Did you know? Amidst the celebrations and excitement of the Lohri festival, we tend to overlook the facts about it. As Lohri is around the corner, this is the ripe time to look into 6 lesser-known facts you must know about Lohri. This Punjabi folk festival is mostly celebrated by Sikhs and Hindus on 13th January every year in the Northern part of India.
People indulge in merrymaking with bhangra or gidda on peppy beats and sing Punjabi songs. Clad in colorful clothes, people relish the savories like popcorn, peanut and sesame seed biscuits (gajak), and peanuts.
So, let’s move beyond bonfire and popcorn fun this time and look into some interesting facts about Lohri.
6 Lesser-Known Facts You Must Know About Lohri
Apart from its significance, Lohri is popularized majorly by Bollywood. But people still don’t know many facts about this harvest festival of Punjab that they should. So, here are some of the interesting Lohri facts.
1. How Did Lohri Get Its Name?
As traditional foods, til and rorhi (jaggery) are enjoyed on the festival. When put together, til and rorhi become tilorhi. With time, tilorhi turned into Lohri. Being belly-warming foods, til and jaggery cleanse our bodies and instill renewed vigor as we gear up to welcome seasonal change.
2. Is Lohri Auspicious?
As it stands for fertility, the first Lohri is considered auspicious for a new bride and a newborn baby.
3. Why is Fire Worshipped on Lohri?
The festival marks the coldest night of winter and the harvest of rabi crops. On the last day of Paush as the sun changes its course, Lohri marks the end of winter and the onset of Magha. That is why fire is worshipped on Lohri. Those who wonder why do we celebrate Lohri on 13th January, the answer is that the festival marks the beginning of longer days.
4. What is Put in Lohri Fire?
In the holy fire of Lohri, people throw til, peanuts, gajak, puffed rice, and popcorn. These foods enhance the significance of fire on Lohri as throwing food in the bonfire represents that the old year is burnt and a new year begins.
As January is traditionally the time to harvest sugarcane crops, sugarcane products like jaggery and gajak are quintessential elements of Lohri celebrations. While throwing food in fire, people chant “aadar aye dilather jaye” which means ‘may honor come and poverty vanish’.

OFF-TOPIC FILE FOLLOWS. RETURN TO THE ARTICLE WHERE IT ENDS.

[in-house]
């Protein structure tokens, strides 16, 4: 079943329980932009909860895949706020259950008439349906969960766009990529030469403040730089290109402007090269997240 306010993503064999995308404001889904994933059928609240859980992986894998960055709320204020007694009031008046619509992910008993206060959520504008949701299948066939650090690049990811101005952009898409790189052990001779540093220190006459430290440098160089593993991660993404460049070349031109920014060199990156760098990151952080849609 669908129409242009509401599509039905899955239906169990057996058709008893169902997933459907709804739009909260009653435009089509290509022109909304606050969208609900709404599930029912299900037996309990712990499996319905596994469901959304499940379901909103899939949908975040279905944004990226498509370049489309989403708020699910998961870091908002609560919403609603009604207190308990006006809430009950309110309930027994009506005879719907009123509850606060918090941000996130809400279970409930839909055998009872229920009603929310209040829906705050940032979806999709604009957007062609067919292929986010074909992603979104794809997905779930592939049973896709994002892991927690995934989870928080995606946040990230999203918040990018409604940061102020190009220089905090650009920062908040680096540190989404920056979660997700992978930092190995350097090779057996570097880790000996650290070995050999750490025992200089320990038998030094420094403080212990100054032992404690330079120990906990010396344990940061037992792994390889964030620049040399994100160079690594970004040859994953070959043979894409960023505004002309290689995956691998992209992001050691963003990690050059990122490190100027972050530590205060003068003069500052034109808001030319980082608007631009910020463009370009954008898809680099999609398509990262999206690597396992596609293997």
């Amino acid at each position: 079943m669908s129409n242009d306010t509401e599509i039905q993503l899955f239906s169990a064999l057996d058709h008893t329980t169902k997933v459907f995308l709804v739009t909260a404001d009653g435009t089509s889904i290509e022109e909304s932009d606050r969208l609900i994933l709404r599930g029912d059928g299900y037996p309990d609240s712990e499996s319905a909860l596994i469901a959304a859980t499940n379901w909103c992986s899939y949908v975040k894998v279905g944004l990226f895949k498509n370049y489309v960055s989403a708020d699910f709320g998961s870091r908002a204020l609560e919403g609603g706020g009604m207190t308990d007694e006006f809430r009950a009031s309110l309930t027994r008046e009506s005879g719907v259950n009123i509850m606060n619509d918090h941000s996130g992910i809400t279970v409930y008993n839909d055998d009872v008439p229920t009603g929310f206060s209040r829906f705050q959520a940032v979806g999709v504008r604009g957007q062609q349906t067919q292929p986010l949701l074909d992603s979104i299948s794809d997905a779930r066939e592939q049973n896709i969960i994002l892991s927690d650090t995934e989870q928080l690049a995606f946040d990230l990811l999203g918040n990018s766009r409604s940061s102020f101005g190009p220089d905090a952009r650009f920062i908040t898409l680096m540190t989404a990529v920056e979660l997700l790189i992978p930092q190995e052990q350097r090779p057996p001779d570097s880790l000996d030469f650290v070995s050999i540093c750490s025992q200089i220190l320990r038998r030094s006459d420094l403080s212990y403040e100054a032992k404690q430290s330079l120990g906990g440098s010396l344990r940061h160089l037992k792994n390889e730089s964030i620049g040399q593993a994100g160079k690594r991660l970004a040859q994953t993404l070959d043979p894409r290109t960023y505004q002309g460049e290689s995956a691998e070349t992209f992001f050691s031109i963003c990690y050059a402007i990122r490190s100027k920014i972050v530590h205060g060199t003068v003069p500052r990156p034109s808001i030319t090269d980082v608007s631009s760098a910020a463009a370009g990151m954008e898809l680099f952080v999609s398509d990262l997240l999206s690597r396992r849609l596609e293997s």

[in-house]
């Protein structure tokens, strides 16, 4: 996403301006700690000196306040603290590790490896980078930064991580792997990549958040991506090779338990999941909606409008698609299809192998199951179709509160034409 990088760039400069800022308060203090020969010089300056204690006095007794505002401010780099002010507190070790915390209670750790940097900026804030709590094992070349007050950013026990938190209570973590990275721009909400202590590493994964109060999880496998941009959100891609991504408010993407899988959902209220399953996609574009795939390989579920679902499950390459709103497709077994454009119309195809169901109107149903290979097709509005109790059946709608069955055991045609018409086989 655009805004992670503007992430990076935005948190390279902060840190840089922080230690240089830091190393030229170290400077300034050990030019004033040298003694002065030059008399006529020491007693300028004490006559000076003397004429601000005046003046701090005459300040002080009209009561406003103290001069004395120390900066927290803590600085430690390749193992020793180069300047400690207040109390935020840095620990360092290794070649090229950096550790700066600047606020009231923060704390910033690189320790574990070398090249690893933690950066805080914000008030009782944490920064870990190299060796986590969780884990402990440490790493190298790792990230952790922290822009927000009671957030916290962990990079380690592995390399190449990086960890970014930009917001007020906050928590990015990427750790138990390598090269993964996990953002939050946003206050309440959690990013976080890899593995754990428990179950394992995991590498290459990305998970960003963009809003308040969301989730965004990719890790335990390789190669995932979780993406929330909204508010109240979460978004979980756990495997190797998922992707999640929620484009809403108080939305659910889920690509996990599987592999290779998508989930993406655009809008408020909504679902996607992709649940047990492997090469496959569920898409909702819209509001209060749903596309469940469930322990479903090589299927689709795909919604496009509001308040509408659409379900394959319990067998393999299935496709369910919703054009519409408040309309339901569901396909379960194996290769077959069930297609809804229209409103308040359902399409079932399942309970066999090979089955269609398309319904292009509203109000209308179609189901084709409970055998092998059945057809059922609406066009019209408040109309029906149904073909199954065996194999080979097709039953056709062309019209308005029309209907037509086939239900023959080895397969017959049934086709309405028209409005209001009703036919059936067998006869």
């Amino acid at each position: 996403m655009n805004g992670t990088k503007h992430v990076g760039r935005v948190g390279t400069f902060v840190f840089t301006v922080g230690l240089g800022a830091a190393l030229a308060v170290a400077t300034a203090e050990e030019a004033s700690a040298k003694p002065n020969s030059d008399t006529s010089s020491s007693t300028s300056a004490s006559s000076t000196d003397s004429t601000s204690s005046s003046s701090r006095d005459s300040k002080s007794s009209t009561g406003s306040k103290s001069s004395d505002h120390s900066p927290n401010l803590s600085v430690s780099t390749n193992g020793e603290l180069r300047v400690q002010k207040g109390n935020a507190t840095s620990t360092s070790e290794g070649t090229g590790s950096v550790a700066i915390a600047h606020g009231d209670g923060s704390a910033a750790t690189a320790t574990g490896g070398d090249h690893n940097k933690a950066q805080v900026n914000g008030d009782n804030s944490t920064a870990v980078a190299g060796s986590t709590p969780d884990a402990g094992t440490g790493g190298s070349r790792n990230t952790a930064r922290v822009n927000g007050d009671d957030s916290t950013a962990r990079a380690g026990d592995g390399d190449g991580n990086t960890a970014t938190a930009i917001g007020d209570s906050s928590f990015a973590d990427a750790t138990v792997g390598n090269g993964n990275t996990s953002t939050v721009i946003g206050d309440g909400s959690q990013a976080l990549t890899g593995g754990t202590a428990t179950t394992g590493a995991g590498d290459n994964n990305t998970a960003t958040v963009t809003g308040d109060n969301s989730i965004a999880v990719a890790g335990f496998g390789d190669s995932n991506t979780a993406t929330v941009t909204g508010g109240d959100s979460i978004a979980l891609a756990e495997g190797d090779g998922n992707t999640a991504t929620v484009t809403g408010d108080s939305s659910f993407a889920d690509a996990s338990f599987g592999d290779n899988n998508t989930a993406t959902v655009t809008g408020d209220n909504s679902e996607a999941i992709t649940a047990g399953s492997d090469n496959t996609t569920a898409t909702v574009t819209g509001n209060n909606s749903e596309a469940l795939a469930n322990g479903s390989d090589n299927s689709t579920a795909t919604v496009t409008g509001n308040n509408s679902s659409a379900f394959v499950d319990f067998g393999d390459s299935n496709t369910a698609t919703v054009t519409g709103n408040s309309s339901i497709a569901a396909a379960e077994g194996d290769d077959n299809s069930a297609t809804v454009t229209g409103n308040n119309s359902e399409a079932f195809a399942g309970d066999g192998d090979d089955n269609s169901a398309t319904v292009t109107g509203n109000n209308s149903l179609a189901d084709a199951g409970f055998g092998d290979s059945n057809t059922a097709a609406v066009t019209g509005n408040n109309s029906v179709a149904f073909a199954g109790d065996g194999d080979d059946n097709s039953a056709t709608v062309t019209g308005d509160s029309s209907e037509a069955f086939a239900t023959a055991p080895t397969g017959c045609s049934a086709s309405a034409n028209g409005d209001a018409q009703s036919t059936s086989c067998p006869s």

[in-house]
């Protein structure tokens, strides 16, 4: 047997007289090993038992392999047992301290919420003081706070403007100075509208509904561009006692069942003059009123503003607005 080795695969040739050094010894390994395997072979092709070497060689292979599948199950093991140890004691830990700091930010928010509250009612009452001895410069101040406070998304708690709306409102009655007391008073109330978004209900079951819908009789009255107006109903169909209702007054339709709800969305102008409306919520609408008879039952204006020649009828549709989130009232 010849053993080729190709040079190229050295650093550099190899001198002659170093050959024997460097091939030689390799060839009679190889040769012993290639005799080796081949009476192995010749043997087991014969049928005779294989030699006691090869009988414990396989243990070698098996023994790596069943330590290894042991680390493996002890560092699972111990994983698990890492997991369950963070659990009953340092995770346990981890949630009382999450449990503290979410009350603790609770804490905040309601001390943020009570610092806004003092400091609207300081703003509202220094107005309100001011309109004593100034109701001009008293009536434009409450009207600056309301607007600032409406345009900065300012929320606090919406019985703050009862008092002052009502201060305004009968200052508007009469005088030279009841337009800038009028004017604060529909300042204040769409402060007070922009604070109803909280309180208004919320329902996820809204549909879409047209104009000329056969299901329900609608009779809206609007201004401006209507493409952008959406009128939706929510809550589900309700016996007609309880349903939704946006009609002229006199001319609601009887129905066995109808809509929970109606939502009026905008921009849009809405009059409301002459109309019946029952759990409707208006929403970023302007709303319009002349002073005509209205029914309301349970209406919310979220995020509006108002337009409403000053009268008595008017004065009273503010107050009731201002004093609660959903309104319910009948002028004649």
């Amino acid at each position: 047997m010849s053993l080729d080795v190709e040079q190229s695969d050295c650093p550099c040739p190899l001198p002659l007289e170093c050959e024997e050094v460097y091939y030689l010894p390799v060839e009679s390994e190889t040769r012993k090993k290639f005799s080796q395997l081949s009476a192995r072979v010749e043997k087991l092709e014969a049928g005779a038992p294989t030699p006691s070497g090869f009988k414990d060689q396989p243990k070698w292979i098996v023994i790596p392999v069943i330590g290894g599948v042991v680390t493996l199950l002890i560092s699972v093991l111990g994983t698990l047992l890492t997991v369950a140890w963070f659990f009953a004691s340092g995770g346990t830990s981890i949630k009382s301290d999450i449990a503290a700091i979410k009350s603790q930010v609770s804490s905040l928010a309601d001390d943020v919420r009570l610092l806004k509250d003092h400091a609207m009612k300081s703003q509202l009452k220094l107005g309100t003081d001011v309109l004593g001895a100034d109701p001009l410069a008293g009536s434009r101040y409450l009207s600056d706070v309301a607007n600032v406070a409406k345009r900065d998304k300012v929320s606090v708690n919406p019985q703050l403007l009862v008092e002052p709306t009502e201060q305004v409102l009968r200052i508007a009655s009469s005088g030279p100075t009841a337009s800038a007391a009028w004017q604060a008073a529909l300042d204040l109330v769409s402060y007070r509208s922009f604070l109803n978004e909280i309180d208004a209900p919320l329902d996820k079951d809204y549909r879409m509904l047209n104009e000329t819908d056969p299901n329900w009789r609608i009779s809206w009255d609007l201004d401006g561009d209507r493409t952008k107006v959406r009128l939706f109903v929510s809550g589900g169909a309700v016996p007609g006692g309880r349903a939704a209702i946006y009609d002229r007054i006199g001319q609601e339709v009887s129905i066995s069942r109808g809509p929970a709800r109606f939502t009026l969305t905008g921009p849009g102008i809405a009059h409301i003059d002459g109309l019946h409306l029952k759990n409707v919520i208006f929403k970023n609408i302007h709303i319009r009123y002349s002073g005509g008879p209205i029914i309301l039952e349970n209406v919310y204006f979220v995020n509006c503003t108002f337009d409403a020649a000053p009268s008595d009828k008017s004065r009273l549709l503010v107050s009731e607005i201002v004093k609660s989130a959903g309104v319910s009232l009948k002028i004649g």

5. Lohri Legends
There are many questions about the origin of Lohri. As per the scholars, the tale of Dulla Bhatti is the main legend behind the celebration of this festival.
Believed to be a Muslim highway robber, Dulla Bhatti lived in Punjab during the reign of Akbar. However, he not only robbed the rich but also rescued Hindu girls, being taken forcibly to be slaves in the Middle Eastern market.
His daring deeds didn’t stop here. He also got them married to Hindu boys and even provided them dowry!
It is because of his works, Punjabis looked upon him as their Robin Hood. It is thus, how the celebration of Lohri began. And Dulla Bhatti is even the center of Lohri’s song lyrics in which people express their gratitude to him.
6. What is the Story Behind the Lohri Song?
A much-loved tradition of Lohri is to walk around the bonfire, offer prayers, and sing Lohri songs like “Sunder Mundriye”. And here is another among the fun facts about Lohri. The legendary Dulla Bhatti is the central character of most Lohri songs.
As per popular belief, one of the girls whom Dulla Bhatti had saved was known as – Sunder. He adopted and married her like his daughter. So, many Lohri songs have their mention that people sing and dance as they gather around the bonfire. On Lohri, people sing these songs in groups that usually end with the exclamation ‘ho’. Let’s have a look at one of these songs as we explore things to know about Lohri –
“Sunder Mundriye ho!
Tera Kaun vichaara ho!
Dullah Bhatti walla ho!
Dulhe di dee vyayae ho!
Ser shakkar payee ho!
Kudi da laal pathaka ho!”
With many beliefs and folklores related to Lohri, people simply focus on the revelries while believing each. Apart from enjoying Punjabi folk songs and traditional dances, people gorge on lip-smacking food such as the much-loved sarson ka saag and make ki roti.
With these lesser-known facts, you must know about Lohri, you can welcome Lohri this year in the light of more information. The sputtering bonfire celebration carries messages to the sun. Therefore, the day after Lohri is sunny and warm. It marks an end to the cold winter days, followed by the bright days beginning from Makar Sankranti, and within few months you can start with your favorite summer foods. Celebrate this festival that articulates togetherness and bonhomie
Lohri is here to warm your hands and your hearts.
Wishing you all a very Happy Lohri!
May this festival bring you happiness, prosperity, and good health.